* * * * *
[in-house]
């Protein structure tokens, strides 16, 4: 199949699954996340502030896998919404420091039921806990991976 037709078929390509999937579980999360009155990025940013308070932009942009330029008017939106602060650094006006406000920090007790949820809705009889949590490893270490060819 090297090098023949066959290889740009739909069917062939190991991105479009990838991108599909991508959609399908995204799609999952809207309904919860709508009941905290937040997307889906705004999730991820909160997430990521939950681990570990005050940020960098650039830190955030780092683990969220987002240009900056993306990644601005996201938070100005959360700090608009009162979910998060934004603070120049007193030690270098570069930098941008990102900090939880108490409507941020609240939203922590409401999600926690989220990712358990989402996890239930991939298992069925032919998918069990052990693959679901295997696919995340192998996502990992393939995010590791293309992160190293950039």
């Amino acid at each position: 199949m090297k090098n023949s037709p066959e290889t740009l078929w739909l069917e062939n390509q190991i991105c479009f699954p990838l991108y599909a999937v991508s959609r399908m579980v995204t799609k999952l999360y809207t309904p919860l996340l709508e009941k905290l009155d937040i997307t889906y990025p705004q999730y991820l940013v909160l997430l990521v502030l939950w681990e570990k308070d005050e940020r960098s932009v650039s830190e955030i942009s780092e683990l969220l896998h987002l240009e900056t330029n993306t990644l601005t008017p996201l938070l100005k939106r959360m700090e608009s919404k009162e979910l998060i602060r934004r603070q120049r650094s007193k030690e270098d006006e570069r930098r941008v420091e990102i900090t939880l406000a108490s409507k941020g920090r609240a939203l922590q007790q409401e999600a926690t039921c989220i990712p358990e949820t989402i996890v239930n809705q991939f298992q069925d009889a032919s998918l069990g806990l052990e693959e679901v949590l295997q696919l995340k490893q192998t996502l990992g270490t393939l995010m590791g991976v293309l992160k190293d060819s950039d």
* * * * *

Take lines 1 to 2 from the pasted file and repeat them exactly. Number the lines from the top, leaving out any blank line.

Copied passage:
[in-house]
């Protein structure tokens, strides 16, 4: 199949699954996340502030896998919404420091039921806990991976 037709078929390509999937579980999360009155990025940013308070932009942009330029008017939106602060650094006006406000920090007790949820809705009889949590490893270490060819 090297090098023949066959290889740009739909069917062939190991991105479009990838991108599909991508959609399908995204799609999952809207309904919860709508009941905290937040997307889906705004999730991820909160997430990521939950681990570990005050940020960098650039830190955030780092683990969220987002240009900056993306990644601005996201938070100005959360700090608009009162979910998060934004603070120049007193030690270098570069930098941008990102900090939880108490409507941020609240939203922590409401999600926690989220990712358990989402996890239930991939298992069925032919998918069990052990693959679901295997696919995340192998996502990992393939995010590791293309992160190293950039």